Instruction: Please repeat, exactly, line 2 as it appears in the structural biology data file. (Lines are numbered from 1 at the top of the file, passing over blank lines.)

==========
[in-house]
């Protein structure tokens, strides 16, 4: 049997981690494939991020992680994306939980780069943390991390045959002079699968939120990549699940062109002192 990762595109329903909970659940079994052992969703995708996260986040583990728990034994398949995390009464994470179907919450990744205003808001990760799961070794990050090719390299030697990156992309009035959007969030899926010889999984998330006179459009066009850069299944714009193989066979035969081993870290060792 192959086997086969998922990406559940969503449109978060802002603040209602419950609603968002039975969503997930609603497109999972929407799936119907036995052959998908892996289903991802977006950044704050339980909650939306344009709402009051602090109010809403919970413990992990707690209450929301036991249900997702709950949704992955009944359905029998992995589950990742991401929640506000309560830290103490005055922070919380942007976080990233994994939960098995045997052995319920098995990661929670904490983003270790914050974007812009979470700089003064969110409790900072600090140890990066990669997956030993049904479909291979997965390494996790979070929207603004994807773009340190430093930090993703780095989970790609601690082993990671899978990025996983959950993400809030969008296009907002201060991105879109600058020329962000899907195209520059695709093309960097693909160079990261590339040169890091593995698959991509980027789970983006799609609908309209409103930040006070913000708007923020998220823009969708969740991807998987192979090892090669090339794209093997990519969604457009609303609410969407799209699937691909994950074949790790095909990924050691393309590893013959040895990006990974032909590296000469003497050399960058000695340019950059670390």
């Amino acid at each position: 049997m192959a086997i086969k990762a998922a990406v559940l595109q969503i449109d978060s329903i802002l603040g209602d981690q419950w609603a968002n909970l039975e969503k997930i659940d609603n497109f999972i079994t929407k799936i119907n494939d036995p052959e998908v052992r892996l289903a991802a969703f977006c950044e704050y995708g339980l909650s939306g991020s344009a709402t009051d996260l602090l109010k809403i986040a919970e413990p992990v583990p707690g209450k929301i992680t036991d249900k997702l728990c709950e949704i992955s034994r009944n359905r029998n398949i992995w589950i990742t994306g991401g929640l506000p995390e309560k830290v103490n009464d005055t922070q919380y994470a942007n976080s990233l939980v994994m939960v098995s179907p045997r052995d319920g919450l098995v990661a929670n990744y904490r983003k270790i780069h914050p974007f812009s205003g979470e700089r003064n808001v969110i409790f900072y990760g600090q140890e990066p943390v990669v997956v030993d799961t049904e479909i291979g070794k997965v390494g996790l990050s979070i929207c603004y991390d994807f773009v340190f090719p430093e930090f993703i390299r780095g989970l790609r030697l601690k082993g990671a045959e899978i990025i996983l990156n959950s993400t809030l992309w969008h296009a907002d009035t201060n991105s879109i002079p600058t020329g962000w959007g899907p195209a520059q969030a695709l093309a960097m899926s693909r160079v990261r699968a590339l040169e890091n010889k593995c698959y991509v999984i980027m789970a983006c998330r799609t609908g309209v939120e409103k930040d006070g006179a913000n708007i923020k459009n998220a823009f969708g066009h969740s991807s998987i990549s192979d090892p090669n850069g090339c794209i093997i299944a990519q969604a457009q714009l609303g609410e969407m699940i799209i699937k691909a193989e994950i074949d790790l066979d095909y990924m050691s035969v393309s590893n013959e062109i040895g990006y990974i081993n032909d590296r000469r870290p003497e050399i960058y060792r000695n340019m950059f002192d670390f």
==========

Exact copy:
């Protein structure tokens, strides 16, 4: 049997981690494939991020992680994306939980780069943390991390045959002079699968939120990549699940062109002192 990762595109329903909970659940079994052992969703995708996260986040583990728990034994398949995390009464994470179907919450990744205003808001990760799961070794990050090719390299030697990156992309009035959007969030899926010889999984998330006179459009066009850069299944714009193989066979035969081993870290060792 192959086997086969998922990406559940969503449109978060802002603040209602419950609603968002039975969503997930609603497109999972929407799936119907036995052959998908892996289903991802977006950044704050339980909650939306344009709402009051602090109010809403919970413990992990707690209450929301036991249900997702709950949704992955009944359905029998992995589950990742991401929640506000309560830290103490005055922070919380942007976080990233994994939960098995045997052995319920098995990661929670904490983003270790914050974007812009979470700089003064969110409790900072600090140890990066990669997956030993049904479909291979997965390494996790979070929207603004994807773009340190430093930090993703780095989970790609601690082993990671899978990025996983959950993400809030969008296009907002201060991105879109600058020329962000899907195209520059695709093309960097693909160079990261590339040169890091593995698959991509980027789970983006799609609908309209409103930040006070913000708007923020998220823009969708969740991807998987192979090892090669090339794209093997990519969604457009609303609410969407799209699937691909994950074949790790095909990924050691393309590893013959040895990006990974032909590296000469003497050399960058000695340019950059670390």